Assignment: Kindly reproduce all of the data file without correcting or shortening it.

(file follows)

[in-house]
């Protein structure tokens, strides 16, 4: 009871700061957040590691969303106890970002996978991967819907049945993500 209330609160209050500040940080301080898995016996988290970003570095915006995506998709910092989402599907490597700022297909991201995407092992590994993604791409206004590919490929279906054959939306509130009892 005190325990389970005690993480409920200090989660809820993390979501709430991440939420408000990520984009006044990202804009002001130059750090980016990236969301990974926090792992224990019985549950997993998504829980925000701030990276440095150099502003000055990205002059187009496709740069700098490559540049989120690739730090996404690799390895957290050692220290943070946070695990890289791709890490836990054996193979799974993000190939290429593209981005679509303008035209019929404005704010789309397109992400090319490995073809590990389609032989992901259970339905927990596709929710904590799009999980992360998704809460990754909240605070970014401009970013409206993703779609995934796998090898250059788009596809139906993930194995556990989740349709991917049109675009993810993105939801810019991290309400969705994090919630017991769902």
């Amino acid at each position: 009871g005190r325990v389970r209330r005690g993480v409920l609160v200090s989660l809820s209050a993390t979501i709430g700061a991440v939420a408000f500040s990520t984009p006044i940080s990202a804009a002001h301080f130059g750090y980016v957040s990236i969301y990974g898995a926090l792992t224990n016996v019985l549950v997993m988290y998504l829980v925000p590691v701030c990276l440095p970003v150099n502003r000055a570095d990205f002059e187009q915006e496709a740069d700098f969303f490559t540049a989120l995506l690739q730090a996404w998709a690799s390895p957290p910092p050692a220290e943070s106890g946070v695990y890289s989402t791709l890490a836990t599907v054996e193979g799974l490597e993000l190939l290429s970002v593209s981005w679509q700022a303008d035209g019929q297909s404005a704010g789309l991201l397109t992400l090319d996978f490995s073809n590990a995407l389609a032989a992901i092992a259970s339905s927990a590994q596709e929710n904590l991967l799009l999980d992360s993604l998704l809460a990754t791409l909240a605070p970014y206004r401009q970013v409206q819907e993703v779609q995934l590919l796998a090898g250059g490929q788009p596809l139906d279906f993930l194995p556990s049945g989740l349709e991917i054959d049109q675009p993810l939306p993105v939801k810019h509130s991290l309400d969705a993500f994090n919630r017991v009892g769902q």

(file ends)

[in-house]
């Protein structure tokens, strides 16, 4: 009871700061957040590691969303106890970002996978991967819907049945993500 209330609160209050500040940080301080898995016996988290970003570095915006995506998709910092989402599907490597700022297909991201995407092992590994993604791409206004590919490929279906054959939306509130009892 005190325990389970005690993480409920200090989660809820993390979501709430991440939420408000990520984009006044990202804009002001130059750090980016990236969301990974926090792992224990019985549950997993998504829980925000701030990276440095150099502003000055990205002059187009496709740069700098490559540049989120690739730090996404690799390895957290050692220290943070946070695990890289791709890490836990054996193979799974993000190939290429593209981005679509303008035209019929404005704010789309397109992400090319490995073809590990389609032989992901259970339905927990596709929710904590799009999980992360998704809460990754909240605070970014401009970013409206993703779609995934796998090898250059788009596809139906993930194995556990989740349709991917049109675009993810993105939801810019991290309400969705994090919630017991769902």
């Amino acid at each position: 009871g005190r325990v389970r209330r005690g993480v409920l609160v200090s989660l809820s209050a993390t979501i709430g700061a991440v939420a408000f500040s990520t984009p006044i940080s990202a804009a002001h301080f130059g750090y980016v957040s990236i969301y990974g898995a926090l792992t224990n016996v019985l549950v997993m988290y998504l829980v925000p590691v701030c990276l440095p970003v150099n502003r000055a570095d990205f002059e187009q915006e496709a740069d700098f969303f490559t540049a989120l995506l690739q730090a996404w998709a690799s390895p957290p910092p050692a220290e943070s106890g946070v695990y890289s989402t791709l890490a836990t599907v054996e193979g799974l490597e993000l190939l290429s970002v593209s981005w679509q700022a303008d035209g019929q297909s404005a704010g789309l991201l397109t992400l090319d996978f490995s073809n590990a995407l389609a032989a992901i092992a259970s339905s927990a590994q596709e929710n904590l991967l799009l999980d992360s993604l998704l809460a990754t791409l909240a605070p970014y206004r401009q970013v409206q819907e993703v779609q995934l590919l796998a090898g250059g490929q788009p596809l139906d279906f993930l194995p556990s049945g989740l349709e991917i054959d049109q675009p993810l939306p993105v939801k810019h509130s991290l309400d969705a993500f994090n919630r017991v009892g769902q």